The African-American Kitchen : Cooking from Our Heritage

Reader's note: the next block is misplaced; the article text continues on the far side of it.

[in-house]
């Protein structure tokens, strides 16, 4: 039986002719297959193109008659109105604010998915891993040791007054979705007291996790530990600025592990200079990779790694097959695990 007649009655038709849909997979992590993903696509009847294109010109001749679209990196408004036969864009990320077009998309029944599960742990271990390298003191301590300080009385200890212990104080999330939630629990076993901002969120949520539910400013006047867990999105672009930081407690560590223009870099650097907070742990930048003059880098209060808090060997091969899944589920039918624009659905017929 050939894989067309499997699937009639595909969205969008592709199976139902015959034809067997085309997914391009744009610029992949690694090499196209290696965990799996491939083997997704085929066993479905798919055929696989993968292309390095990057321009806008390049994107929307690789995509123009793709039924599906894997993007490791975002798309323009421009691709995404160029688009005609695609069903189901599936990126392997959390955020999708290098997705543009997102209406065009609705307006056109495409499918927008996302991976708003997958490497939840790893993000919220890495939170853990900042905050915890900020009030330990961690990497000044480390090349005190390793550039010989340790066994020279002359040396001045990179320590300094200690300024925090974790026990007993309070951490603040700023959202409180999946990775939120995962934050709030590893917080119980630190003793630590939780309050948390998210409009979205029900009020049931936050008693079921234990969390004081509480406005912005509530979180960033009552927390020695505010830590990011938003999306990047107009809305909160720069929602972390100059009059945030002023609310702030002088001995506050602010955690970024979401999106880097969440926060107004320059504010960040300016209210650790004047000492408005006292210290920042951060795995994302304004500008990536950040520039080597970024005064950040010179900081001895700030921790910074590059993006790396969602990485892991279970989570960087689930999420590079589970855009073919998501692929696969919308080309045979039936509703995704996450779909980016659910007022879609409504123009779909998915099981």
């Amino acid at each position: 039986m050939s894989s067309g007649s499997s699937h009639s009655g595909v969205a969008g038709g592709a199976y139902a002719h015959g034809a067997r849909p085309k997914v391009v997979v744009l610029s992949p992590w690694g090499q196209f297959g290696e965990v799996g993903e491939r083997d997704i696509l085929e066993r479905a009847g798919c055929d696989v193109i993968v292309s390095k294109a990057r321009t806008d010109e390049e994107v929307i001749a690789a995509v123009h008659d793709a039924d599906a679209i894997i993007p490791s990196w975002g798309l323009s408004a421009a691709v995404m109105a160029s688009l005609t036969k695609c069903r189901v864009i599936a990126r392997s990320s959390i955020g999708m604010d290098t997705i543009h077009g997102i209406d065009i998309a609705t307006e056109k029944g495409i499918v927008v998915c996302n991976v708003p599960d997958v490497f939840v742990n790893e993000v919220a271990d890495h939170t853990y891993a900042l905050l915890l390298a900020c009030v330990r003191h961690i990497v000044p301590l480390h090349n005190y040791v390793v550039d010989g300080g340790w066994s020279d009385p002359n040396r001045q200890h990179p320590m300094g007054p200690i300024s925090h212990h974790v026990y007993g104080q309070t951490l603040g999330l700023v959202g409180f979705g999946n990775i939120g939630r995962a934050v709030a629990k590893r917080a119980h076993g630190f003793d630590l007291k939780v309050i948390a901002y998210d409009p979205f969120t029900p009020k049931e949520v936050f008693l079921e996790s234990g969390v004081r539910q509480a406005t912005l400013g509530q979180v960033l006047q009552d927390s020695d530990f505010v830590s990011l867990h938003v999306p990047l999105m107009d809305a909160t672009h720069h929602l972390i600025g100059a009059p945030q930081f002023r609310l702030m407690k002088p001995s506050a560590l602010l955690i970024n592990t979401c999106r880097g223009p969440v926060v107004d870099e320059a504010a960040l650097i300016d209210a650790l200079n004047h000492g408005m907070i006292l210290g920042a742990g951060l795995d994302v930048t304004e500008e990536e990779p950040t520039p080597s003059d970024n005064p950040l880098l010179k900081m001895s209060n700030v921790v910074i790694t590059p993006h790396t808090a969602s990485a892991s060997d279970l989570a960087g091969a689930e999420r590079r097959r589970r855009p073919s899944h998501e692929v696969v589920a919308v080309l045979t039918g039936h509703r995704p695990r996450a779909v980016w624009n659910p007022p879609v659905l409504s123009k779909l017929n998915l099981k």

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From the gumbos of Louisiana to the Carolina rice islands, from the introduction of pasta to the rise of the ubiquitous peanut, African-American cooks have placed an indelible stamp on American food. Angela Shelf Medearis has collected more than 250 treasured recipes, including native African dishes, Caribbean-influenced foods, Southern and soul food staples, and contemporary favorites, all testifying to the exciting variety of this abundant tradition. From Africa come Ghanaian Kelewele, (spicy plantain fritters) and Ethiopian Yemiser Selatta, a lentil salad. From the Caribbean, Jamaican Stamp and Go codfish cakes and Haitian Griots, savory marinated chunks of pork. Out of the slave quarters and plantation kitchens where African cooks presided, we get Hoppin' John, Ham with Red-Eye Gravy, Beaten Biscuits, and Peach Cobbler. For holidays and celebrations, there are special menus including Kwanzaa Blessing Soup and Christmas Molasses Taffy, as well as time-honored treats from church socials and family reunions like Picnic Potato Salad, Raisin-Pecan Pie, and much, much more. The text is enlivened with African and Southern sayings, quotations from 19th-century cooks' manuals, and personal and family reminiscences, all bringing the rich African-American culinary heritage to life. The African-American Kitchen is packed with the traditions of generations of cooks who have always created and preserved their culture through food and the families it nourishes. More than a cookbook, it is a living history and a loving testament of pride.